1:45 p.m., Oct. 30, 2007
I am the type of person who cherishes each congratulatory or “thank you” card, letter or e-mail that I get. In fact, there is a post-it note on my monitor right now which reads, “I am very glad that Jeremy Hall is back at the R-N!!”
When you hear so often about the mistakes you make in this business, or the inadequacies in coverage, it is nice to remember there are some people happy at least some of the time.
A recent e-mail, however, deserves sharing with readers. I had written a column about Walt Maynor and the book he managed to finish before he died. I met Walt a few years ago while working as sports editor at the Register-News and was immediately impressed with him. Well into his 70s, he was teaching tennis and helping kids get college scholarships.
His book was as interesting a read as I had anticipated, laced with Walt’s gift of storytelling. In my column, I said while Maynor’s book was called, “Lucky ‘Ol Walt,” those of us who met him are the real lucky ones.
His daughter Barbara sent a nice letter of appreciation for the column, and told me the story of how the book came to be. Here is part of what she said in her e-mail:
“Last night I came across a book I had given my dad in 9/05 called ‘Legacy From a Father’ asking all kinds of questions a father can answer and leave for his kids. At the beginning I had written — ‘Let’s start the book.’ I did not realize until last night that he ever even opened it. He had, answered a few questions and then was off and running on his own. He was so afraid that book would never get done.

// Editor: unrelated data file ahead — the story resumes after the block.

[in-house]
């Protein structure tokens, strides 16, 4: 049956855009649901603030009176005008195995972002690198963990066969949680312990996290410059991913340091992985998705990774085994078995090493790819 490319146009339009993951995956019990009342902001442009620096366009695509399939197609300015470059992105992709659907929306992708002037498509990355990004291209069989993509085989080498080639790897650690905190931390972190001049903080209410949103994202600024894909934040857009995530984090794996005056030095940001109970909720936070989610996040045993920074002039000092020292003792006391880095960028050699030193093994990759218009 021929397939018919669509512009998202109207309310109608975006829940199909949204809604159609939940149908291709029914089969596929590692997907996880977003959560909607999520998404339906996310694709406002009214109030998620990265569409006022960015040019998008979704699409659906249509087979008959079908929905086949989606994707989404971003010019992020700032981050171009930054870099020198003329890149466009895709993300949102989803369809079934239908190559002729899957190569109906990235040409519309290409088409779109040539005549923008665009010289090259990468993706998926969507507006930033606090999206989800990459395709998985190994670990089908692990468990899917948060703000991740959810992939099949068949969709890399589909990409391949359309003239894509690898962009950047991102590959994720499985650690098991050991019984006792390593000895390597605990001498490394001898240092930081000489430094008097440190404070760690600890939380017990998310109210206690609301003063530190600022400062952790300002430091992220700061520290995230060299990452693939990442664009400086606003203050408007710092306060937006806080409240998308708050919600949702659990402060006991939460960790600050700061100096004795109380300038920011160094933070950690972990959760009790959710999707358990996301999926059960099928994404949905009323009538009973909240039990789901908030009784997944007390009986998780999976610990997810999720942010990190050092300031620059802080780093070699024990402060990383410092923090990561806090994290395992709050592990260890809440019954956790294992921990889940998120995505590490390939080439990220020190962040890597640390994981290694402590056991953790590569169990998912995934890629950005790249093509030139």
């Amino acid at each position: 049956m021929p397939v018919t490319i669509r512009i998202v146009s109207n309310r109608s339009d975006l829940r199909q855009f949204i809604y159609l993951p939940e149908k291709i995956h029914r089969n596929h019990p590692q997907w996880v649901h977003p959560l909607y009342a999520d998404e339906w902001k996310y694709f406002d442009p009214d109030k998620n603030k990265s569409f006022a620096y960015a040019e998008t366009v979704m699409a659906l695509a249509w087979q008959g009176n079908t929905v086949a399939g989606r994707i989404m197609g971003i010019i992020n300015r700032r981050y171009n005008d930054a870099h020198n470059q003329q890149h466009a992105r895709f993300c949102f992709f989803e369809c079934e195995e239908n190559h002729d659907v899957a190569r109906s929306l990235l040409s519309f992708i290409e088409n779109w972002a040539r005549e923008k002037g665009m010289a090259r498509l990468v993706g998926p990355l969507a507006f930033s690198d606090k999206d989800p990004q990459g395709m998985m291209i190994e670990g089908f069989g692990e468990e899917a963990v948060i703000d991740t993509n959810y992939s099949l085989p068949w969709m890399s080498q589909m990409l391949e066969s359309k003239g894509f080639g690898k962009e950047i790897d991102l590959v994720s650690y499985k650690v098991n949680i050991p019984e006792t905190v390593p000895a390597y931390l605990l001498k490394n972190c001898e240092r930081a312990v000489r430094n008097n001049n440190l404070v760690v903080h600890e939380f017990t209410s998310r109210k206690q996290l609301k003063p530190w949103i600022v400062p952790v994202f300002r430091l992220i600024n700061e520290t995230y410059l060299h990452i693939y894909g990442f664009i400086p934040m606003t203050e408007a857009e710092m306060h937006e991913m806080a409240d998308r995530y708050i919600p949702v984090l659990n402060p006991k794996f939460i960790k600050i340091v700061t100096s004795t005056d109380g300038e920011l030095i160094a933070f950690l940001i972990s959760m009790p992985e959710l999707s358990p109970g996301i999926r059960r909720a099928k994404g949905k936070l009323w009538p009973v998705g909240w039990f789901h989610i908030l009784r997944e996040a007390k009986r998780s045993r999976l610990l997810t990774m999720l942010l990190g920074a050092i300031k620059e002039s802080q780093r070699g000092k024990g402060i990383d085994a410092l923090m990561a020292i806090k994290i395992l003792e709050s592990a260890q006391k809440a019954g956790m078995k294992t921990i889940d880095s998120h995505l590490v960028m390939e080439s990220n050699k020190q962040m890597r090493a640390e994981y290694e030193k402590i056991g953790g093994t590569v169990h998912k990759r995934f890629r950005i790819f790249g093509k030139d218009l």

“There is so much more to the story. He told me he was not going to live long, and he had not been sick at all, just knew. I thought he was afraid about the book so I told my out-of-town company they were on their own and I dedicated that weekend to finish up what he had written.
“The gal that had been working on it had computer problems, nothing was saved, wrong format, you name it. I’m sure she was not happy with me that weekend but through the Internet, we did it. I ran it to Kinko’s to get a copy printed.
“The guy who waited on me, ‘Angel,’ promised it would be ready for me in 24 hours. We Fed Expressed it and they arrived with the copy of the book as the paramedics were loading my dad in the ambulance heading to the hospital. He got to see it done and stayed around long enough to read it and give it his stamp of approval.”
Even Walt’s book itself was an interesting story.